Review: THE FLASH #4


Written by Joshua Williamson
Art by Neil Googe, Ivan Plascencia, & Steve Wands
Published by DC Comics
Release Date: August 10, 2016

Teamwork makes the dream work.

As Barry works on training a new generation of speedsters, he works with Meena to investigate Carver, formerly associated with S.T.A.R. Labs and currently affiliated with Black Hole and the Speed Force Storm. As he works to remedy a drastic change of circumstances, he kindles a new flame while another young Speedster finds the best way to come into his own.

The Flash #4 gets a lot right about Barry. He wants what’s best for everyone and he does what he can to help people, even if it means shirking other responsibilities. He’s a friend and a mentor, and this story arc does well in expressing that about him.

My issue is with Wally’s lack of prominence in this issue. Keeping the new Wally meant something good about DC and the world of the Speedsters, but he does need more of a spotlight from this point on.

Joshua Williamson writes some excellent interactions between characters. I’m a firm believer in long-established characters having an inalienable essence, and Williamson’s use of Barry fits right within that belief. I like a compassionate Barry, a Barry who is a teacher and a friend.

At the end of the day, he’s awkward, and that comes through in the story with some fumbles and with his relationship with Meena. I also like that the secondary characters actually feel important, whether through their presence or Barry’s own word toward them.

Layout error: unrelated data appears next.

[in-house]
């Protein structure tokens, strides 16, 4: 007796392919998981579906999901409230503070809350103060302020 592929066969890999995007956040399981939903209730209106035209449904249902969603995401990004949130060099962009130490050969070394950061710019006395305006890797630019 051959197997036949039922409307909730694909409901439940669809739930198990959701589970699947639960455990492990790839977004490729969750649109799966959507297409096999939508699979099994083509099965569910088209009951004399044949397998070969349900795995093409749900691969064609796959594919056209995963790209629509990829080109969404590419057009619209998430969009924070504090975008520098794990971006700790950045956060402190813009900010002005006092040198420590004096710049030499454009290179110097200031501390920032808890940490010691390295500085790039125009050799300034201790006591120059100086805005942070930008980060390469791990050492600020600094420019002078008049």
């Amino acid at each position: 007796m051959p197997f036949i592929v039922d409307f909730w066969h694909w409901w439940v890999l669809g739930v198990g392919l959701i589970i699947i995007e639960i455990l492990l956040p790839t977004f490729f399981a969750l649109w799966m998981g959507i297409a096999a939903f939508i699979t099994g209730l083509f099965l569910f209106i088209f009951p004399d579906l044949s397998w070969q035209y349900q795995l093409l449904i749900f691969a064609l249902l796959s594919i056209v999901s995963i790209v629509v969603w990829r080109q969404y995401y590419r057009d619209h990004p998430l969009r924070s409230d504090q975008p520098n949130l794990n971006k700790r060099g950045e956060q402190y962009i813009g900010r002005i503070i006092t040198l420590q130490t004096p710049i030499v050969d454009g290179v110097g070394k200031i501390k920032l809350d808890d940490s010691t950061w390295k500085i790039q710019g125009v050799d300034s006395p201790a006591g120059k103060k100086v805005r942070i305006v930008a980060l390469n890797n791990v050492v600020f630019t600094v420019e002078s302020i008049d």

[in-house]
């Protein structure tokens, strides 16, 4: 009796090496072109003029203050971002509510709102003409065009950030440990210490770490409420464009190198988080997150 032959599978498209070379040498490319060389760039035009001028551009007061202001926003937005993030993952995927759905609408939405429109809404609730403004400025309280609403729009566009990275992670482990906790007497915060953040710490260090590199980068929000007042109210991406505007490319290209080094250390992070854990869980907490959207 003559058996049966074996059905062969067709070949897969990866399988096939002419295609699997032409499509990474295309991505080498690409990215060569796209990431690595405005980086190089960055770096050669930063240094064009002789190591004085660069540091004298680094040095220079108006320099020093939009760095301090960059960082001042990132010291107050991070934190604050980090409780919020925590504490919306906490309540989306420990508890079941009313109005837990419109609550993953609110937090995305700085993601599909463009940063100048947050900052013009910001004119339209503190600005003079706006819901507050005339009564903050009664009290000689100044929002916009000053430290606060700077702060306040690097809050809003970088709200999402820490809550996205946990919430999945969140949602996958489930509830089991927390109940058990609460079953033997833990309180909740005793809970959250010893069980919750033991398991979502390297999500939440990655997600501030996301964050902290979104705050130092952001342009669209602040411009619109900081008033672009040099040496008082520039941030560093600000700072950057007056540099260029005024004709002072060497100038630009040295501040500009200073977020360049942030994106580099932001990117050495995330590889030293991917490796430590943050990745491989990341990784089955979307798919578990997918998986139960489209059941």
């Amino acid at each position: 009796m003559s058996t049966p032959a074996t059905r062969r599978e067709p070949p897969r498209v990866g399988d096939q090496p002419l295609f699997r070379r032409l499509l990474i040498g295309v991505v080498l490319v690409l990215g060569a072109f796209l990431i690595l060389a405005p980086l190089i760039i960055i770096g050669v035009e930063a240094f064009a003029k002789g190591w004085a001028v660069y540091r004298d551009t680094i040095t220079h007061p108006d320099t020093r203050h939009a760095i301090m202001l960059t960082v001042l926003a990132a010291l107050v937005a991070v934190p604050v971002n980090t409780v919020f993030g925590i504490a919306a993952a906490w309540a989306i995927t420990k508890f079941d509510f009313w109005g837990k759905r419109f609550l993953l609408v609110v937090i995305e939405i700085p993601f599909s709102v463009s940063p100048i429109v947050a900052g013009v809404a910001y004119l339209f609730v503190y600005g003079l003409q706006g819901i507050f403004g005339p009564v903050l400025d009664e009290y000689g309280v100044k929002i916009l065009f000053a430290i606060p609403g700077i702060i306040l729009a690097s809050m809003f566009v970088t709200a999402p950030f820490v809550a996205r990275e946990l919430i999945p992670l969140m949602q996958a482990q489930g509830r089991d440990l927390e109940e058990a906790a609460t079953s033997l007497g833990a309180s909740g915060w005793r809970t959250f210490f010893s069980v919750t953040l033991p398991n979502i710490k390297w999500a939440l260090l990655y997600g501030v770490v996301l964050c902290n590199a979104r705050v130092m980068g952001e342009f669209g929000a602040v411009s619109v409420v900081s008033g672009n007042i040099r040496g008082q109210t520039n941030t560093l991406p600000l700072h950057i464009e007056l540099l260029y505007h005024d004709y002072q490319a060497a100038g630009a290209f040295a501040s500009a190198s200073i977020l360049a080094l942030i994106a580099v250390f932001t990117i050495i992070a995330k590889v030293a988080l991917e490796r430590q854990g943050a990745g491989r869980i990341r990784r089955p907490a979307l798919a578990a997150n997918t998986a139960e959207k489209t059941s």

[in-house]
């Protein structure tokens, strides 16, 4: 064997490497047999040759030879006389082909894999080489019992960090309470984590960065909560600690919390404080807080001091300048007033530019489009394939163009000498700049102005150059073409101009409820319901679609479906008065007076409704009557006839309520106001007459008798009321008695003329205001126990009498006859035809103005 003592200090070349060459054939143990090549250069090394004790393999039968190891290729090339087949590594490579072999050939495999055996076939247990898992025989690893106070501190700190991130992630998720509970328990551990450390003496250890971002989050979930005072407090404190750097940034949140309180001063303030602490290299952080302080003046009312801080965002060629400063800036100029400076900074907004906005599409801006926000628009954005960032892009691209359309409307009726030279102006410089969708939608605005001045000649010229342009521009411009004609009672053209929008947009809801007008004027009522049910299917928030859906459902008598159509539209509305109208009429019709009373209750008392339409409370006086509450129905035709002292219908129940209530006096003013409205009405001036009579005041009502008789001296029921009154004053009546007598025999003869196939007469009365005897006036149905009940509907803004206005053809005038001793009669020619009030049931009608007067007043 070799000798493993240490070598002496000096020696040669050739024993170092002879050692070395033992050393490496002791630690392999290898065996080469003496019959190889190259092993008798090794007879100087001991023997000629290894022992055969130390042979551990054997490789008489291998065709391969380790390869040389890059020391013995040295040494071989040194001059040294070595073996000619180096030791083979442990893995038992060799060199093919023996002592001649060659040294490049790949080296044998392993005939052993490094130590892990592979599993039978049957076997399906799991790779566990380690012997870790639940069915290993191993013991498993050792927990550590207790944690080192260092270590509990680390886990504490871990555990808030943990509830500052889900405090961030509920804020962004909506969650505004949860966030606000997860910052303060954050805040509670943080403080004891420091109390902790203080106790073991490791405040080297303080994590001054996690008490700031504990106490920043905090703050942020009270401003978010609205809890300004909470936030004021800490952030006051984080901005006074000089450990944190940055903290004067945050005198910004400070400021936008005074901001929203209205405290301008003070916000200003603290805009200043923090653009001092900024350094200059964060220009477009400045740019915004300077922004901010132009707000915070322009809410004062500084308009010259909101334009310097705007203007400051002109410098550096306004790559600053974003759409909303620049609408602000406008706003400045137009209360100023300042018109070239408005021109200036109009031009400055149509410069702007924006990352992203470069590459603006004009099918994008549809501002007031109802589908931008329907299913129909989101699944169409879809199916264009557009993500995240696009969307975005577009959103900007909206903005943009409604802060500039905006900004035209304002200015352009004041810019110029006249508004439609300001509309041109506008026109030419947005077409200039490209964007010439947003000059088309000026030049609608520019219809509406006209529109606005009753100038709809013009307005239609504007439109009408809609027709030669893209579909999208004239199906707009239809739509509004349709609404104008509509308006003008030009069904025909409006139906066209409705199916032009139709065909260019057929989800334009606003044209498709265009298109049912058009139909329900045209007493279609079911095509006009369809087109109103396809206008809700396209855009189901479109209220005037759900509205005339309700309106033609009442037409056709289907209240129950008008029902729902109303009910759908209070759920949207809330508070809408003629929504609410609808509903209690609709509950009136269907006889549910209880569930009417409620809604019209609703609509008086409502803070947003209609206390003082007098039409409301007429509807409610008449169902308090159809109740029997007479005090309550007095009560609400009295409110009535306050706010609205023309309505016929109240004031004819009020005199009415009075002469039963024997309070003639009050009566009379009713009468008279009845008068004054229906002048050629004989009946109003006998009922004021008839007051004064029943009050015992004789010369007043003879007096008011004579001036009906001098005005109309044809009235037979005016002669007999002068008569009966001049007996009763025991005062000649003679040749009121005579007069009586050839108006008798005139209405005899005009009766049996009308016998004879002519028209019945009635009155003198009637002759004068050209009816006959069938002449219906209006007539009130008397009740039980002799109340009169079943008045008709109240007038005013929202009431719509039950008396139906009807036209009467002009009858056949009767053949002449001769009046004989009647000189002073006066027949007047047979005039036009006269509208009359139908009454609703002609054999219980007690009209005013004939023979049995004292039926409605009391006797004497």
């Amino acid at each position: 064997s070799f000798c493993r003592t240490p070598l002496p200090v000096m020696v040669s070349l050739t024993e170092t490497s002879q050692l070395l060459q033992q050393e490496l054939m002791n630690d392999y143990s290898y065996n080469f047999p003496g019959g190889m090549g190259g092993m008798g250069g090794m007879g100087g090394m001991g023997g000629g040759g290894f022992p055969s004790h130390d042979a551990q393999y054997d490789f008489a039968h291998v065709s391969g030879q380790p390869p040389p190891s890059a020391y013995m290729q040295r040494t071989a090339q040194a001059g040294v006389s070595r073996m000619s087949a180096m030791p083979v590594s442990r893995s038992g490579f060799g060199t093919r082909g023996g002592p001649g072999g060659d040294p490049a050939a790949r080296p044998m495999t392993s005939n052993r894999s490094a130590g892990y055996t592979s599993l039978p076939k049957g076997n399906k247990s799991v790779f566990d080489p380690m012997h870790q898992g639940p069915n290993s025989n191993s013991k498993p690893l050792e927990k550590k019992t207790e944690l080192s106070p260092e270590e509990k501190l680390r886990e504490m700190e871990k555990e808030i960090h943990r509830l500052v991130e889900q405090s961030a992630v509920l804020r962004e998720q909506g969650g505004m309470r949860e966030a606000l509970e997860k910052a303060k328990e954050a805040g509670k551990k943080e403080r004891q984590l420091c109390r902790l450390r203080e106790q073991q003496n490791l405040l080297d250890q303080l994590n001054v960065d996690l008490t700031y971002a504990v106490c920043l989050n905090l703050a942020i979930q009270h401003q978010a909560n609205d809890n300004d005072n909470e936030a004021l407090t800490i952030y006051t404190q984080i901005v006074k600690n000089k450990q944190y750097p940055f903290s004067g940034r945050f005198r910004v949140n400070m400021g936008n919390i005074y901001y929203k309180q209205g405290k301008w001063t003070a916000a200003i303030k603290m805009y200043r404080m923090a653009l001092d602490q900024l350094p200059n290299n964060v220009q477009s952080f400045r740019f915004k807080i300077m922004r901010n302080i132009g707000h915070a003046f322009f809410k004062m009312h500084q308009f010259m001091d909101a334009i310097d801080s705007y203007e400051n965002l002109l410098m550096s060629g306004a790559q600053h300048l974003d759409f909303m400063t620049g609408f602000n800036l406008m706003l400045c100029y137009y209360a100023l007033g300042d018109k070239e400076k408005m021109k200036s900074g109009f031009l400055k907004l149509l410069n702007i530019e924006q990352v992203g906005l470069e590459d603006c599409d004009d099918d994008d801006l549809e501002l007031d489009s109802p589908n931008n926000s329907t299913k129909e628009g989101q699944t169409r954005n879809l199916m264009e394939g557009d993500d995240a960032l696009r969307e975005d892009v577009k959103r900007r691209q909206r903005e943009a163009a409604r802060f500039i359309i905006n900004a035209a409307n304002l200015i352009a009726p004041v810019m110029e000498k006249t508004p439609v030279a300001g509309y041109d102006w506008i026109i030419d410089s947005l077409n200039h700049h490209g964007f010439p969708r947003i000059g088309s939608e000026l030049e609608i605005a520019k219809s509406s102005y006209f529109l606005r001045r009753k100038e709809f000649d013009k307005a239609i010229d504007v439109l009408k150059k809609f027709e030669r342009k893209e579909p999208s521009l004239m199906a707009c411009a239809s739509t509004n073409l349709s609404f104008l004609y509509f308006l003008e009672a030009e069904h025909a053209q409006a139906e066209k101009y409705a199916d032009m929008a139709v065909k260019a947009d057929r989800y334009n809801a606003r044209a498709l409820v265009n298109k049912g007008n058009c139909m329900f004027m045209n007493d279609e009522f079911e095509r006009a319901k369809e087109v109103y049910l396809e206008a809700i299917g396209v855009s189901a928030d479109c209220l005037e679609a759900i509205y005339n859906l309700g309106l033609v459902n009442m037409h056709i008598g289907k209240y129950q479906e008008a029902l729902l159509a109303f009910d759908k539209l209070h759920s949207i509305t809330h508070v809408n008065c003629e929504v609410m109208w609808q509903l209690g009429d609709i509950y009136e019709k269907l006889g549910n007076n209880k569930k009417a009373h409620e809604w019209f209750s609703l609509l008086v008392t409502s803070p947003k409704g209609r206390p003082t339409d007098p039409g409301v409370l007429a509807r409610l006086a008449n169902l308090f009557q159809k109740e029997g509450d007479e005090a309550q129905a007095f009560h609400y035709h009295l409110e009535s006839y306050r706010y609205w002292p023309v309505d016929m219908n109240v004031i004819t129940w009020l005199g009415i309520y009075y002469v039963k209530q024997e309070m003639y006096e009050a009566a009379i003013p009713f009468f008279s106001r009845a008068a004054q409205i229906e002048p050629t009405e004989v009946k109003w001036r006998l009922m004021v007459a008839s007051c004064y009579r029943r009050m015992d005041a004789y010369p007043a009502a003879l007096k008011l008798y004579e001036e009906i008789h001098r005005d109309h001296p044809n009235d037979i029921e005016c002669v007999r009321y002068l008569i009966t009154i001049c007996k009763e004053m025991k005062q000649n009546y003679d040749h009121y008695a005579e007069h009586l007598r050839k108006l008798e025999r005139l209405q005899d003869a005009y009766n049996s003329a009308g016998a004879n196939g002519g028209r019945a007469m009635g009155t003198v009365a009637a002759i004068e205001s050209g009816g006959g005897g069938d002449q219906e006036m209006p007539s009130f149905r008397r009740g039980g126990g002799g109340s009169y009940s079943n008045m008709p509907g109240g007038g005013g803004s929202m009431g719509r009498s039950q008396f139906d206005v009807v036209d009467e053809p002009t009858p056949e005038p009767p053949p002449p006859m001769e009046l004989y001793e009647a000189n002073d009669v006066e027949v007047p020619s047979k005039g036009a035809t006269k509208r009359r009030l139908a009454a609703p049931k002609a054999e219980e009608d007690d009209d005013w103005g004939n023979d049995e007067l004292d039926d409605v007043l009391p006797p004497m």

Neil Googe on art is able to work with the level of detail and movement required for the series, but in some ways makes figures seem awkward. I think that there needs to be a stylistic bent with anything involving the Speed Force, but some images feel strange, whether through characters’ expressions or their positioning. Overall, Googe has done a great job capturing an inherently strange phenomenon within the DC Universe, even if some instances feel oddly shaped.

Ivan Plascencia’s colors provide emphasis within the characters compared to their backgrounds. I like the softness of the technological and mechanical environments that litter the story because they help the characters stand out. Plascencia uses bright colors to wonderful effects in illustrating the Speed Force, which I feel makes the story much more engaging when Speedsters’ powers are in use.

The Flash #4 is a fun issue that manages to express important parts of each of the characters. By this point, I thought many of them would be depowered, so I am happy to see that Meena, August, and others still have their powers and fit neatly within the world of Barry Allen. I get the sense of hope and faith that Barry stands for, which are vital elements for any Barry!Flash story. Based on this issue, the series seems to be moving in a good direction, even with my own misgivings about some of the art.

The Verdict: 8.5/10


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